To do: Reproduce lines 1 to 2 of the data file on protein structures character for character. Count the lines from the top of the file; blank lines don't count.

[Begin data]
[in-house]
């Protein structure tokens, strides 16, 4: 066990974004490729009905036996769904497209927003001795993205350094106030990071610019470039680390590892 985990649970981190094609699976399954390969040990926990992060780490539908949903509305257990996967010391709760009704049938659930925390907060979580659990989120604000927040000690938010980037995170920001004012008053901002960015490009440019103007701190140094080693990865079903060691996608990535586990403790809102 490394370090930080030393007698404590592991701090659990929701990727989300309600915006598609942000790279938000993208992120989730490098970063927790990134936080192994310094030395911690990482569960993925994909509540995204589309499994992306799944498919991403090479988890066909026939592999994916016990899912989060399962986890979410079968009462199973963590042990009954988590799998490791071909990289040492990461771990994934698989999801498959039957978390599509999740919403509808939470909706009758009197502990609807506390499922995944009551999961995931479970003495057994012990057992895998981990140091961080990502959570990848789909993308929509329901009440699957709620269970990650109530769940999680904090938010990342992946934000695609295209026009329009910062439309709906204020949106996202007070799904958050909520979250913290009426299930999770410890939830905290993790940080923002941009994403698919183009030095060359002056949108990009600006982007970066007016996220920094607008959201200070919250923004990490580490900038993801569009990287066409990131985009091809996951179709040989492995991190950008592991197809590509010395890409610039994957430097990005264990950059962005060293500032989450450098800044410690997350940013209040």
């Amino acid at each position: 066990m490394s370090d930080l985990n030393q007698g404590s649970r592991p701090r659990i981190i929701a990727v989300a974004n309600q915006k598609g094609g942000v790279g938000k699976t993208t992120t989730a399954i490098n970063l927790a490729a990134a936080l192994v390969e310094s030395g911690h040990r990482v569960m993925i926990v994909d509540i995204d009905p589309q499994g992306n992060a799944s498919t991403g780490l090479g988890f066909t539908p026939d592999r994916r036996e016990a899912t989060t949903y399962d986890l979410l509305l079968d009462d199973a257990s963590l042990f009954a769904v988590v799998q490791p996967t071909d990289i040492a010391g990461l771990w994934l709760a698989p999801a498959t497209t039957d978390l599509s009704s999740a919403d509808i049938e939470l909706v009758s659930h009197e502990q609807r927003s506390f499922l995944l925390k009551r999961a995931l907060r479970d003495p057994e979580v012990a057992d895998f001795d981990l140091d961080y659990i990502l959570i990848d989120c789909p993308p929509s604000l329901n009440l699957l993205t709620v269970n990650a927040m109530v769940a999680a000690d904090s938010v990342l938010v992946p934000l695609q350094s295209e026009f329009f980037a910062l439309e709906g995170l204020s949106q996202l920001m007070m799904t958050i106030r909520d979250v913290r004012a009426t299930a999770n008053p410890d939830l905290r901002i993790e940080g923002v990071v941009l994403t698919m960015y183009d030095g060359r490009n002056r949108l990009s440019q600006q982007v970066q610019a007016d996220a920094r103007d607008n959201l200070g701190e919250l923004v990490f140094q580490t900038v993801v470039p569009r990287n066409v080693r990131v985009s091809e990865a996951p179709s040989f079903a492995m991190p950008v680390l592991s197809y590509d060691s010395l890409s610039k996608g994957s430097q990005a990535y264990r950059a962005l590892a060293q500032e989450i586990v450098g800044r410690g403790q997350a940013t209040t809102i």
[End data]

[in-house]
């Protein structure tokens, strides 16, 4: 066990974004490729009905036996769904497209927003001795993205350094106030990071610019470039680390590892 985990649970981190094609699976399954390969040990926990992060780490539908949903509305257990996967010391709760009704049938659930925390907060979580659990989120604000927040000690938010980037995170920001004012008053901002960015490009440019103007701190140094080693990865079903060691996608990535586990403790809102 490394370090930080030393007698404590592991701090659990929701990727989300309600915006598609942000790279938000993208992120989730490098970063927790990134936080192994310094030395911690990482569960993925994909509540995204589309499994992306799944498919991403090479988890066909026939592999994916016990899912989060399962986890979410079968009462199973963590042990009954988590799998490791071909990289040492990461771990994934698989999801498959039957978390599509999740919403509808939470909706009758009197502990609807506390499922995944009551999961995931479970003495057994012990057992895998981990140091961080990502959570990848789909993308929509329901009440699957709620269970990650109530769940999680904090938010990342992946934000695609295209026009329009910062439309709906204020949106996202007070799904958050909520979250913290009426299930999770410890939830905290993790940080923002941009994403698919183009030095060359002056949108990009600006982007970066007016996220920094607008959201200070919250923004990490580490900038993801569009990287066409990131985009091809996951179709040989492995991190950008592991197809590509010395890409610039994957430097990005264990950059962005060293500032989450450098800044410690997350940013209040």